I believe reading anything more into it than the need to find additional revenue streams is a massive fail. Sure, they may justify the initial expense by stating that it will attract more readers to comics, however, some would only buy the classics in comic form, and nothing else.
These kinds of things help break the genre barrier and show that comics are a broader medium, the adaptations can assist in the comprehension of more dense works, and the classic subject matter means the comics can make it into the hands of kids barred from strictly entertaining materials (into schools, into homes with restrictive parents, into libraries, etc). It can also serve as a gateway to classical literature for kids already into comics.
From my own experience, I know that I was always drawn to Digests and Short Fiction, but a set of hybrid prose/sequential-art pages got me into reading the complete works of Dickens... stodgy descriptive storytelling and long dense casts lists with names I could never remember were exchanged for lovingly painted panels filled with detail and characters with distinct looks now made easier to distinguish and keep track of visually. I know that Don Quixote was unsympathetically crazy to me reading through, but illustrated, you could almost get sucked into his cosplay.
Of course, at the end of the day they're made because they sell well enough to justify their creation. Rarely are the creators being taken off genre books to produce these, instead they're a freelance creative team (or a salaried creative team that would otherwise be in a holding pattern). The classics sell and re-sell in their original form to this day and many are public domain meaning no licensing fees yet you get to ride on all the goodwill towards this classical work build up over the decades (if not centuries). People will buy them big, fat, slim, paper-backed, hard covered, leather bound, spiral bound, pop-up book, pocket-sized, illustrated, annotated, perforated, CD, MP3, large print, and any other way the market demands... so comic form is just another angle.
Perhaps it is a way to get people interested in the classics so they can then read the actual novels. A representation like this may be enough to get people interested in more. Fairy tales have had comic adaptations and I've seen the Greek classic the Odyssey adapted for comics. I don't know about the market for them. I don't see the harm in it.
Some of the classics actually adapt very well to comics.
The comics/graphic novel medium is a young one relatively speaking - perhaps in some cases the original authors might have considered the graphic novel medium rather than prose fiction, were they writing today.
One great example is the epic of the Illiad which Eric Shanower has done an excellent job of adapting with The Age of Bronze in some ways it's actually superior to the written version (which, let's face it, is itself an adaptation since this was originally an oral tale) because Shanower has depicted Bronze Age Greece/Turkey in exquisite detail based on actual archaeological evidence - something the ancients didn't need (since they were there) but provides a context the modern reader of the text only version might not have without a background in the history. One only needs look at all the inaccurate depictions of the times that have made it onto the screen to see how people who only read the Illiad (in prose) formed very anachronistic ideas of the technology, architecture, dress, art, etc. of the era.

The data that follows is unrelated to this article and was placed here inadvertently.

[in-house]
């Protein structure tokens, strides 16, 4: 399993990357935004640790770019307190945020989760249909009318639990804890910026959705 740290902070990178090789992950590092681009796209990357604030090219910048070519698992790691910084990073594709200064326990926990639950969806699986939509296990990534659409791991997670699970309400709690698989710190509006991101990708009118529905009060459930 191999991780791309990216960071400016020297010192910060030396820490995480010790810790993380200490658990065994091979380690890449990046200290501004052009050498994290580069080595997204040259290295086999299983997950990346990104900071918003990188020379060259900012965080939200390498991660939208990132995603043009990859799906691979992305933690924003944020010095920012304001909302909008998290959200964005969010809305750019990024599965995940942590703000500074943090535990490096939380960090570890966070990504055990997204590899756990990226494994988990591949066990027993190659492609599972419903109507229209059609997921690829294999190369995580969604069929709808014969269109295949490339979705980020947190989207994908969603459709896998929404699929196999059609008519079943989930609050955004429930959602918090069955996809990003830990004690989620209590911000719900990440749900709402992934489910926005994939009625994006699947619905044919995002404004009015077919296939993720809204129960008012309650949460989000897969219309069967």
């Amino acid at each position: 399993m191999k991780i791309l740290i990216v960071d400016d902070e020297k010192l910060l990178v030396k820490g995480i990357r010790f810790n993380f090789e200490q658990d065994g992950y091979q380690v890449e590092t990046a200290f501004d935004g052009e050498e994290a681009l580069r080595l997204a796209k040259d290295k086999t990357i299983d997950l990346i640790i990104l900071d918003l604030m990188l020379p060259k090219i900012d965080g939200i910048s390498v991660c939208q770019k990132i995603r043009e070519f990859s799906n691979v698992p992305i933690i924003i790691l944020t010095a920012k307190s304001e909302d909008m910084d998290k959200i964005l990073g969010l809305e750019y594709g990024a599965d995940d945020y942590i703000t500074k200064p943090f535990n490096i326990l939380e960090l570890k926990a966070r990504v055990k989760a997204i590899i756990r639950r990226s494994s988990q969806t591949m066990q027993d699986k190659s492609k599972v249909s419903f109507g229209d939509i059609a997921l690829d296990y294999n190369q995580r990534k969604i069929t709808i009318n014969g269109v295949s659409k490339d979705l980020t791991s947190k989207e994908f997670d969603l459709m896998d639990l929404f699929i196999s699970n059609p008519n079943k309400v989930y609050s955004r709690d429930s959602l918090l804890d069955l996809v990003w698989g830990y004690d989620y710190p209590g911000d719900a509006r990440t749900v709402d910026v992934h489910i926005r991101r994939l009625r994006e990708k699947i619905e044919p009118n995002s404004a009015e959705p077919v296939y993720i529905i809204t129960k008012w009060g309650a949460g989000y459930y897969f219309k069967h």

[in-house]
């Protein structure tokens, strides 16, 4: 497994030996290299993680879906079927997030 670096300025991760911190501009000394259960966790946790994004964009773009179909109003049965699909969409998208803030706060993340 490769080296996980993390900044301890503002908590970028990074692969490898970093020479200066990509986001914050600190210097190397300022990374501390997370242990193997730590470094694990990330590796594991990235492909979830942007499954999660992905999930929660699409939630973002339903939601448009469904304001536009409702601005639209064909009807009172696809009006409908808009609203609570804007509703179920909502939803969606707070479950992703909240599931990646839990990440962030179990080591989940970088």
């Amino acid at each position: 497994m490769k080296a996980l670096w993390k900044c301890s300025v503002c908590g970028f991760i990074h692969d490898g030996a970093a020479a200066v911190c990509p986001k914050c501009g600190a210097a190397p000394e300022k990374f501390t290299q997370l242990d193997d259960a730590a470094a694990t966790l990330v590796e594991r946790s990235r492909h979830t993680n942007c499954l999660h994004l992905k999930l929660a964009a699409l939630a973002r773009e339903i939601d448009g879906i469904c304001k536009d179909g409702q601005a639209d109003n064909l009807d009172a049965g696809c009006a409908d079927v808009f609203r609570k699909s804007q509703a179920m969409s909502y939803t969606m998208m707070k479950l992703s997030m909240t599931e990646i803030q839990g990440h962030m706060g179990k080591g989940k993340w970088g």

I had a great English and Lit. teacher who had these Classics Illustrated comics on a side shelf in her classroom. Students were allowed to read them but not for purposes of assignments, but for leisure. Pretty awesome if you ask me.
They were nice, actually, and I enjoyed the incredible artwork on display, especially most of the covers, which were usually painted. It introduced me to the notion that comics could represent more than just superheroes and cartoons.
Why not Classic Literature in comics? Yes, I do prefer reading most of the books themselves, but its nice having these available. I view them as helping people who otherwise may not be inclined to read such books. Yet, just to add, again, the actual books are preferable and should be the original source to read.
When I was a kid there was Classic comics. I forget who put them out but I remember them. They were,as far as I could tell, faithful to the written form, abbreviated of course. And blood in them was darker and such when someone was shot, harpooned, or stabbed with a sword. Just what I remember, the whole color palette in fact was a bit different, and more constrained with the facial gestures, body language and such. I was a fan of spiderman, but I read even classic comics if they were in a friends room.
I prefer when they just use the basic concept of classic stories to tell their own story. Like taking the story of Achilles and his heel and making it about a modern day super hero. Or Moby Dick be a crime series about a detective trying to get a crime lord. Or just set it in space. Space makes everything cooler.
I can't recall what the series was called, but I kind of remember reading a compilation of various classics stories, but telling them set in the Star Wars universe. Maybe I just dreamed it, but it was very entertaining.